With Christmas just around the corner, there’s something on everyone’s mind – Christmas dinner. What will you serve this year? A bird, ham, lamb or nut roast? What accompaniments are you looking forward to? Is it brussels sprouts drowned in pancetta? Chipolatas with duck? Sweet red cabbage? And where will all this come from? Have you thought about that?
For a lot of people, the answer is ‘the supermarket’. This Christmas, in particular, is generating a fair amount of anxiety about where food is coming from and how much it will cost. Inflation is becoming widely apparent with food prices climbing steadily over the last year – your Christmas brussels sprouts are up 11% from last year. Pair this with the concerns around shortages more generally and it’s really quite surprising that mass panic hasn’t broken out – let’s hope Government doesn’t insist that there’s nothing to worry about!!!
But, just like when the pandemic hit, there is a great way round the potential shortages at the supermarket: local food producers. While there is a widespread misconception that anything local is also more expensive, you’d might be surprised about the value that local food delivers.
I’m a local producer – my husband and I run a small-scale organic edible horticulture business. Christmas is big for us – we do a lot of veg. I’m always curious about what our competitors are charging for their veg because we want to make our veg as affordable as we can. So, pretty regularly, I look at how what we produce competes against supermarket veg. I check prices at a couple of different supermarkets: Waitrose on the high end, Sainsbury’s or Tesco in more middle ground. I don’t check Aldi – we can’t compete.
A price comparison of Christmas veg
Recently, I did a price comparison on some of our Christmas veg and it was interesting. Organic parsnips that are actually from the UK (even parsnips which are marked British on the packaging, may come from up to as many as seven other countries, and can be sold as British as long as they are grown here for some of the year) were both more expensive than our parsnips. We sell parsnips at £3.30/kg where organic parsnips at Waitrose and Sainsbury’s are £3.60 and £3.40 respectively. And we were comparable on organic leeks as well, falling between the two supermarkets in price.
But when it comes to conventionally produced veg, it’s a different ball game – local veg producers can’t begin to compete with large-scale vegetable production – and it’s much the same in other areas of small- and medium-scale farming (like meat, eggs and milk).
The economics of local production is based, mainly, on direct marketing – finding those people that want an alternative to the supermarket and through CSAs (a partnership between farmers and consumers in which the responsibilities, risks and rewards of farming are shared), Box Schemes, Farmers’ Markets and local shops and restaurants and building a relationship with them, often over years. Both small- and medium-scale producers are increasingly going local, finding a better profit margin along with loyal customers. It’s starting to have an impact on dairy which has been in desperate trouble for years as the price of milk has fallen, at times, below the cost of production. Where we are, way out in West Wales, there are now three dairies producing beautiful milk through milk vending machines and local delivery. The milk comes in glass bottles which you wash and re-use and the price is very reasonable at £1 a litre. If you never knew that a dairy’s milk has its own distinct taste, now is the time to find out.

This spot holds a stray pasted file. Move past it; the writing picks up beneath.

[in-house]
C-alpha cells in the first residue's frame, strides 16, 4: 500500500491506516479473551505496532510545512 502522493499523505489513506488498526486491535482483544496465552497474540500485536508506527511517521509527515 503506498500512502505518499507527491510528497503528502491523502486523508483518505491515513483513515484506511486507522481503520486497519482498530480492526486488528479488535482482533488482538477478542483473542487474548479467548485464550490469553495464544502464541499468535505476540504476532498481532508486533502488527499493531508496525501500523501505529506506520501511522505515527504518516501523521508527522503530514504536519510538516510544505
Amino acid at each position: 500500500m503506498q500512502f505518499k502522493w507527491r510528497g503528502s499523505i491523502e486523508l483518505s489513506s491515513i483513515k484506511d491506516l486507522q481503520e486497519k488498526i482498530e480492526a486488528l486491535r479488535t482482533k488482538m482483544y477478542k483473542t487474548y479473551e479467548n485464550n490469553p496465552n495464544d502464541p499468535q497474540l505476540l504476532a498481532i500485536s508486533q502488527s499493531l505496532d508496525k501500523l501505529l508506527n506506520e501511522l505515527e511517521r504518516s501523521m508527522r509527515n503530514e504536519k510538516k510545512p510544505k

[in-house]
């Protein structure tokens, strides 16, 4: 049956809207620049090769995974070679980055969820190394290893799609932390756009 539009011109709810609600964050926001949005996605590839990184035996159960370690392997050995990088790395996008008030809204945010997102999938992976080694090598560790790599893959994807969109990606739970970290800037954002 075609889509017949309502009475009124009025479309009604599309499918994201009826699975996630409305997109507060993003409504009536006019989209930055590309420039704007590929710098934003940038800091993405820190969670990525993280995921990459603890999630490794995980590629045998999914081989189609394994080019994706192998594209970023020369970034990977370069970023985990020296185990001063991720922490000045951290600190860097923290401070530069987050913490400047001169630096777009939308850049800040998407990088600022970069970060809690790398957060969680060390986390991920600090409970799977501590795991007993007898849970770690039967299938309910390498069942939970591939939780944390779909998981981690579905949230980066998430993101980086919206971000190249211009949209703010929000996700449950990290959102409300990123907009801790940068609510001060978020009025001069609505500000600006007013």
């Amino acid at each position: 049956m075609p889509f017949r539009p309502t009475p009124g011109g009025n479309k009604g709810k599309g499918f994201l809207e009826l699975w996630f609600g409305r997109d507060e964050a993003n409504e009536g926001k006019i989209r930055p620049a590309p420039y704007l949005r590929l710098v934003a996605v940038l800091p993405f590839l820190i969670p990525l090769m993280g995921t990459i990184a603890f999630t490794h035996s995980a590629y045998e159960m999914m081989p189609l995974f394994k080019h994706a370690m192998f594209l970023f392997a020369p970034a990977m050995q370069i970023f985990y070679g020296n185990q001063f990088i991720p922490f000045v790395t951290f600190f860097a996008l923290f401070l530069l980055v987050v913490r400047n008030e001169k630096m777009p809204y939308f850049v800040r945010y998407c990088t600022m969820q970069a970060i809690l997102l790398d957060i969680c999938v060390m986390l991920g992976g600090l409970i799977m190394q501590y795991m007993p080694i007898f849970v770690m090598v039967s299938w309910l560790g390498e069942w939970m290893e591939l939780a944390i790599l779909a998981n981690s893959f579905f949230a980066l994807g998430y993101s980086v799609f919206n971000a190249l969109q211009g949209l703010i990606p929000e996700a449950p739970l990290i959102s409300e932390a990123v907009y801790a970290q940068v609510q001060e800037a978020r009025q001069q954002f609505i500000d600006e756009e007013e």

Good for the planet
Aside from building a stronger relationship with your farmer and really getting to grips with where your food comes from, there are a host of other benefits that bring value to what you buy locally. Most of the UK’s veg box schemes use organic or agroecological practices, so that means that your food doesn’t come with dangerous pesticides. The heavy use of pesticides in conventional vegetable production is linked to a growing ‘insect apocalypse’ which could quite seriously lead to an inability to grow food, where we ‘offer prayers for the return of weeds and bugs’ in the words of E. O. Wilson.
Soil health is key in organic and agroecological farming and growing and the care that is put into that is again vital for its productivity. Biologically rich soil fosters broad biodiversity, from earthworms on down. Synthetic nitrogen fertiliser which is used in conventional farming is hugely damaging to the environment, in a pervasive way – witness the ever growing ‘dead zone’ in the Gulf of Mexico from fertiliser run-off down the Mississippi River. It also releases nitrous oxide, one of the three most potent greenhouse gases<. We can’t afford to continue producing our food this way. The advances of the Green Revolution are waning significantly and with climate change, yields falling around the world.
Good for your family
Finally, the other important thing that local food provides is freshness and flavour, and that’s definitely what you want for Christmas! Food that travels loses nutritional value, so the shorter the journey between harvest and table the better, and the shorter your supply chain the safer your food will be. Best of all, local food economies benefit the wider community – as Sustain has evidenced, for ‘every £10 spent with [a] box scheme results in total spending of £25 in the local area’ with that figure falling to £14 when the £10 is spent in the supermarket.
So, staying close to home with your Christmas dinner delivers a lot more than you might expect: you’re giving back to your local economy and supporting your local community, eating food that is grown without damaging chemicals by farmers and growers committed to sustainable food production because they want better environmental outcomes for a greater greener world. And isn’t that the present that we all want most?